Tim Bishop Guest Blog: Above and Beyond the Call of Duty

“For conspicuous gallantry and intrepidity at the risk of his life above and beyond the call of duty…”  

So begins the Medal of Honor citation.

Each year on March 25th, we mark National Medal of Honor Day.  This day is meant to be a day of reflection on the lives and sacrifices of the ones who have put duty to country and the lives of their fellow service members above personal safety, and paid the ultimate price.

First awarded in 1861, the Medal of Honor has now been awarded to only 3,487 individuals, a mere 77 of whom are still alive today.  It was awarded to 119 people for valor in World War One, 474 in World War Two, 146 in Korea, and 257 in Vietnam.  As a result of the wars in Iraq and Afghanistan, 4 and 9 people have been awarded the Medal of Honor, respectively.  The modern meaning of the Medal was not immediate and had to be developed over time.  It was not until 1963 that the guidelines used today were established, which helped to standardize the awarding of the honor among the branches of the military.

During my time in Congress, I have had the honor of paying tribute to two Medal of Honor recipients from the 1st Congressional District, through the renaming of their home town Post Offices.

Private First Class Garfield M. Langhorn, a soldier in the United States Army and a resident of Riverhead, NY, was awarded the Medal of Honor for his heroism on January 15, 1969 during the Vietnam War.  He was part of a team that had been sent to rescue two pilots whose helicopter had been shot down.  During the mission, the unit was attacked by North Vietnamese forces and became surrounded.  According to his Medal of Honor citation, “An enemy hand grenade landed in front of Pfc. Langhorn and a few feet from personnel who had become casualties.  Choosing to protect these wounded, he unhesitatingly threw himself on the grenade, scooped it beneath his body and absorbed the blast.”  Pfc. Langhorn was 20 years old.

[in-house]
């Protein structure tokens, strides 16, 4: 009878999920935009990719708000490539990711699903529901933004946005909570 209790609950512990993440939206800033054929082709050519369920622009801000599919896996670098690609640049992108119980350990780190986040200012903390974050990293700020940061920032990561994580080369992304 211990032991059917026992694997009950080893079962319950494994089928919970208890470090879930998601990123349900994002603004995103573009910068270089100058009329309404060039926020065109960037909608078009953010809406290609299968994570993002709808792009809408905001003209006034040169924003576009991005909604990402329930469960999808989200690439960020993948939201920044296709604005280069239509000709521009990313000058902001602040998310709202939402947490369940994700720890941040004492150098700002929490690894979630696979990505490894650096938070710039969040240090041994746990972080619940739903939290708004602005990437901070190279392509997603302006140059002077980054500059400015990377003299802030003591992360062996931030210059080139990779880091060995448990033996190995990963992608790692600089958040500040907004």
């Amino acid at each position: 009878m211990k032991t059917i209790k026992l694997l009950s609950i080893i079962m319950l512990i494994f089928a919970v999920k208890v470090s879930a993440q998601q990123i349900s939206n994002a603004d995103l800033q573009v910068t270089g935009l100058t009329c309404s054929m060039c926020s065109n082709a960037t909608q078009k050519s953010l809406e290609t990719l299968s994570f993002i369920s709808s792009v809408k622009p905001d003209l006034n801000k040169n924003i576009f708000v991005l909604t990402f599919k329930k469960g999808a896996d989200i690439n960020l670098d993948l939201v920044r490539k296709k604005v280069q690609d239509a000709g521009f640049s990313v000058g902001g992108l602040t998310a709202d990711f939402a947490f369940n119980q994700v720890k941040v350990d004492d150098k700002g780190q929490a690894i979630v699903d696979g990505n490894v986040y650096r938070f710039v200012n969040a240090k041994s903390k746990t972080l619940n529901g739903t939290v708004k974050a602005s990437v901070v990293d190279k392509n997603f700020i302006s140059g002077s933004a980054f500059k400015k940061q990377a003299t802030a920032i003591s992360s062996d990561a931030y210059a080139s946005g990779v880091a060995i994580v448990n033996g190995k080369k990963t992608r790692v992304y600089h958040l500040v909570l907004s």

Lieutenant Michael P. Murphy, a United States Navy SEAL who grew up in Patchogue, NY, was awarded the Medal of Honor for his heroic actions on June 28, 2005 during the war in Afghanistan.  He was the leader of a four-man team on a mission to locate a high-level enemy combatant.  During the mission, the team became besieged by 30-40 enemy fighters.  His Medal of Honor citation reads, “Demonstrating exceptional resolve, Lieutenant Murphy valiantly led his men in engaging the large enemy force.”  With all of the team members suffering from wounds, Lt. Murphy took over communications with Headquarters.  While exposing himself to enemy fire in order to reach a location from which to send a message, he was mortally wounded.  Lt. Murphy was 29 years old.

One day set aside for the remembrance and recognition of these and the thousands of other acts of valor carried out by Medal of Honor recipients seems insignificant.  But that is why the communities from which they came name Post Offices, schools, community centers, and other public spaces in their memory.  It is so that their names do not fade and their stories live on from one generation to the next.

Today, please take a moment to share the lives of Pfc. Langhorn and Lt. Murphy with someone you know, and encourage them to share their heroic stories, as well.  In this way, we ensure their legacy endures.

If you would like to learn more about the Medal of Honor and the individuals who have received it, you can visit www.cmohs.org.

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